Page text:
Jack Mello first came to Maxwell’s in Hoboken, New Jersey, in the early 1980s to see a then-little-known band called R.E.M. He since has attended hundreds of shows at the club, most recently to watch the Feelies perform their July 4th farewell concerts before the venue closes next week.
“This is the sort of place where bands play that are up and coming as well as those that are well-known,” Mello, 53, said as he stopped for a drink at the club, located across the street from the fifth-floor walk-up apartment where he has lived since 1987. “I’m just glad it’s lasted this long.”
The demise of Maxwell’s, a 35-year-old rock institution where Kurt Cobain once performed and Bruce Springsteen filmed his “Glory Days” music video, highlights demographic and cultural shifts in Hoboken as young families and wealthy couples increasingly join the artists, post-college singles and Wall Street commuters that have transformed the mile-square city from its industrial roots. Home prices are surging as buyers seek a more affordable option than New York City, just across the Hudson River, while independent businesses are giving way to chain stores.
“Driving down the streets in Hoboken five or 10 years ago, what you saw was young singles and couples, now you see mothers and fathers pushing strollers,” Otteau said. “Households with children are now opting to stay in places like Hoboken which, in turn, is putting pressure on demand for larger-sized apartments.”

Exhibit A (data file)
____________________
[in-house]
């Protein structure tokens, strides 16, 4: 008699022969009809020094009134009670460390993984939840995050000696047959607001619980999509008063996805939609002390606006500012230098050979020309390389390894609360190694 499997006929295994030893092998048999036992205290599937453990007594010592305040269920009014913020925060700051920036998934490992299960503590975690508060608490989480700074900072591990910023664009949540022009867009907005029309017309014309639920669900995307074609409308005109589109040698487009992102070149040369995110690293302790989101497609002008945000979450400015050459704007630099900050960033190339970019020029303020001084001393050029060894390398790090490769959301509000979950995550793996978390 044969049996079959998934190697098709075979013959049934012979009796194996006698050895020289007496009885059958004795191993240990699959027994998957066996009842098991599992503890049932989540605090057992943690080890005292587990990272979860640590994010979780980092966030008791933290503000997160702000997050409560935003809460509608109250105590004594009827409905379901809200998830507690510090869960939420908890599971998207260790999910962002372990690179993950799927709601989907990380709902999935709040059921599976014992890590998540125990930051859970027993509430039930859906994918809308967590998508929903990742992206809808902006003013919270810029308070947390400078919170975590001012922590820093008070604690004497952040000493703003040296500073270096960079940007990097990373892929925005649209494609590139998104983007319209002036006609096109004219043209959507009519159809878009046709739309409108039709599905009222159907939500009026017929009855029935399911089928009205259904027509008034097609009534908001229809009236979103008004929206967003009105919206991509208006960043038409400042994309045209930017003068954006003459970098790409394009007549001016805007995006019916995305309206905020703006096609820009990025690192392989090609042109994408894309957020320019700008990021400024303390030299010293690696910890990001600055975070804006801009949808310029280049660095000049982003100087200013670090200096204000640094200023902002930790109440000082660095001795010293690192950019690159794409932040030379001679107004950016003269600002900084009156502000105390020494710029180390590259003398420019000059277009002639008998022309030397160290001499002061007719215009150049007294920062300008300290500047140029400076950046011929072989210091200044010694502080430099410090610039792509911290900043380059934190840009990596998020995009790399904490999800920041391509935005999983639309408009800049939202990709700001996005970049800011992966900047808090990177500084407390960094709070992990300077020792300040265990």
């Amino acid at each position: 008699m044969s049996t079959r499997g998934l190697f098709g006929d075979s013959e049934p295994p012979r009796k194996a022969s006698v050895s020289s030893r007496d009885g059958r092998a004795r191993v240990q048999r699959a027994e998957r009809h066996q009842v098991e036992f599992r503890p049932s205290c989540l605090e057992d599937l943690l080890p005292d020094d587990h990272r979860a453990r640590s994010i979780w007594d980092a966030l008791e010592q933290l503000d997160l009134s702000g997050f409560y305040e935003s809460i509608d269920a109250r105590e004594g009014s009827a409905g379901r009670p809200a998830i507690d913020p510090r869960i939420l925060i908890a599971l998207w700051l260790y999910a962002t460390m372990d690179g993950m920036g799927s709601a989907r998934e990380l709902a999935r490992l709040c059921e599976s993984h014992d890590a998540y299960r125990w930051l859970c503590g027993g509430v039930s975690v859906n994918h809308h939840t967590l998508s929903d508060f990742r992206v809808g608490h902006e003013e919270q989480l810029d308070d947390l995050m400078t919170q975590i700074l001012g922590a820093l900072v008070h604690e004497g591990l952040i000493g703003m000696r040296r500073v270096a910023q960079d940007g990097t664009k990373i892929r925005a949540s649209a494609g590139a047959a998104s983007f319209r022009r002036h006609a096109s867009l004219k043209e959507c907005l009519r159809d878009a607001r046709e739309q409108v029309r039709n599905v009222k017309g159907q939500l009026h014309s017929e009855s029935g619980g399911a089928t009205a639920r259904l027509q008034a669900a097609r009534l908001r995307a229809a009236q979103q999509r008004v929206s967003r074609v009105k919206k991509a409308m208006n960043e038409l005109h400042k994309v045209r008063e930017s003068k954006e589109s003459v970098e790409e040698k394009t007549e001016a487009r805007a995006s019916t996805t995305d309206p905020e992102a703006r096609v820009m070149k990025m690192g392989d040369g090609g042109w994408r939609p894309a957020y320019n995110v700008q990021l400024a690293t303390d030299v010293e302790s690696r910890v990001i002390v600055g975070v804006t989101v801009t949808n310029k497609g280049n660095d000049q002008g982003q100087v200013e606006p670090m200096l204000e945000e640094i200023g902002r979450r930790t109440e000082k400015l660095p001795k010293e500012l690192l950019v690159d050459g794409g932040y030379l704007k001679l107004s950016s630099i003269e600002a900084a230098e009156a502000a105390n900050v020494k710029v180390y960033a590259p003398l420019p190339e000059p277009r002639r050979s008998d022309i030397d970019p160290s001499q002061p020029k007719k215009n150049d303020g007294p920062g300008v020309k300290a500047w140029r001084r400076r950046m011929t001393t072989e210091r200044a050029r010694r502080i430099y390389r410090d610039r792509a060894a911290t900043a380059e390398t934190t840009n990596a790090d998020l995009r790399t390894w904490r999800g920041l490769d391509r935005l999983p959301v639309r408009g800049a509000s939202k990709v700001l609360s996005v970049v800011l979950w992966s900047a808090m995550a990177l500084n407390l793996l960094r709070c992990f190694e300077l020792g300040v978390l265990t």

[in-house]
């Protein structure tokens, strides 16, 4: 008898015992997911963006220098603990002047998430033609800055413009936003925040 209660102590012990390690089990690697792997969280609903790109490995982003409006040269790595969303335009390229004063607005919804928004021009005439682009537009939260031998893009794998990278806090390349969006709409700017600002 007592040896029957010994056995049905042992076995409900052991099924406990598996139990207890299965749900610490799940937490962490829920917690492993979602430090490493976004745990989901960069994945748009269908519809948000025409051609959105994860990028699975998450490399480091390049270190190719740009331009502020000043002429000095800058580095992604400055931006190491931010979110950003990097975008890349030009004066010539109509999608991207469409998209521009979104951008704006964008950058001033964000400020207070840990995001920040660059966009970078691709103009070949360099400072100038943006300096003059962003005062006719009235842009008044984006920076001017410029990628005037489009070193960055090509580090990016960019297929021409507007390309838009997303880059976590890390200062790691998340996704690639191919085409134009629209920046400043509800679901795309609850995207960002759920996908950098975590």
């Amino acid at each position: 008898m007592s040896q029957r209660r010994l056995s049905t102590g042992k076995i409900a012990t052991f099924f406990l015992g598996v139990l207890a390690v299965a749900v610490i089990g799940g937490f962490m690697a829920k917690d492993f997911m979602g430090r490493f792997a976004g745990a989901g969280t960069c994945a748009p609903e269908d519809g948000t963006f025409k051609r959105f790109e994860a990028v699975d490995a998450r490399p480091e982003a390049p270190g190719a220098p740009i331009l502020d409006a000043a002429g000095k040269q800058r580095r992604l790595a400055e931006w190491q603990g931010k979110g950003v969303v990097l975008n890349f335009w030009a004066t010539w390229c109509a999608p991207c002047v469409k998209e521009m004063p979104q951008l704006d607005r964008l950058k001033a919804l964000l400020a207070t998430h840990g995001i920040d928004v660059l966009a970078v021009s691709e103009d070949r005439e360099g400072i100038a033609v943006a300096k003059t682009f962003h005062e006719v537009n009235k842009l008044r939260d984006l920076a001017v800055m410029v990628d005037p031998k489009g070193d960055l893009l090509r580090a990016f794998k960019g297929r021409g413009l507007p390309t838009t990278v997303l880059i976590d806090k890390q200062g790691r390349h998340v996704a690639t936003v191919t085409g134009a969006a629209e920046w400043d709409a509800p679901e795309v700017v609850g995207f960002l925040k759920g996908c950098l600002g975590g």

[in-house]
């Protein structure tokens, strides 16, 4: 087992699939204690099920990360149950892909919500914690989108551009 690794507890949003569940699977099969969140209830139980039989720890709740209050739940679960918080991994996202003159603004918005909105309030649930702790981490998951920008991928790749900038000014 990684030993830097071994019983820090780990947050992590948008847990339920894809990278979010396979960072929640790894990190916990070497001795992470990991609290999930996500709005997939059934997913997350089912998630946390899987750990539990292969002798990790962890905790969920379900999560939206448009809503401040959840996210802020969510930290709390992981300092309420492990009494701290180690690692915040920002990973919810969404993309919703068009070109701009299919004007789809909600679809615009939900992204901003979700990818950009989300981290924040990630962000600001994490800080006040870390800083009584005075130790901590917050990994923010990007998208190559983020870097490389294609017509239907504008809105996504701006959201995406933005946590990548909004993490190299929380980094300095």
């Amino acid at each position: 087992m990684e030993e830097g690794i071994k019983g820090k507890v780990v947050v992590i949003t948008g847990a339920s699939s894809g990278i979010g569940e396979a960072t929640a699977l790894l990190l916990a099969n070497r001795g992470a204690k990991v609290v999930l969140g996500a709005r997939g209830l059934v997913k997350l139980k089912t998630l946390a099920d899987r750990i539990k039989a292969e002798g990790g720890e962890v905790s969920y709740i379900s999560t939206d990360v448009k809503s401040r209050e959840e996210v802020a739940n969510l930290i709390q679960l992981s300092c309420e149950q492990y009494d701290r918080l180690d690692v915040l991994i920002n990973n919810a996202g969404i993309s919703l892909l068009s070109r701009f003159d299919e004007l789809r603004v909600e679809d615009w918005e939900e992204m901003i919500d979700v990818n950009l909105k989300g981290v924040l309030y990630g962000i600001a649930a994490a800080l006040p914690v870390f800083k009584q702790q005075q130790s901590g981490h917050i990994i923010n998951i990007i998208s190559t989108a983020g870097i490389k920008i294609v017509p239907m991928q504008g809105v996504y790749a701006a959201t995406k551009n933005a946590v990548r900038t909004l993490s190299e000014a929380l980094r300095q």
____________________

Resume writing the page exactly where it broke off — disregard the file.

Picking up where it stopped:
Demand for three-bedroom units is especially high, with frequent bidding wars, according to Lori Turoff, a Realtor in Hoboken since 2004. Home purchases rose to 140 in the first quarter from 137 the prior year as the number of active listings fell 45 percent.
Units were on the market for an average of 50 days in the first three months of the year, compared with 77 days at the same time in 2012, according to data compiled by Turoff earlier this month. That was the fewest for a first quarter in data going back to 2000. The average listing discount, or the difference between the asking and final sale price, fell to 1.12 percent, the lowest for the period since 2004, she said.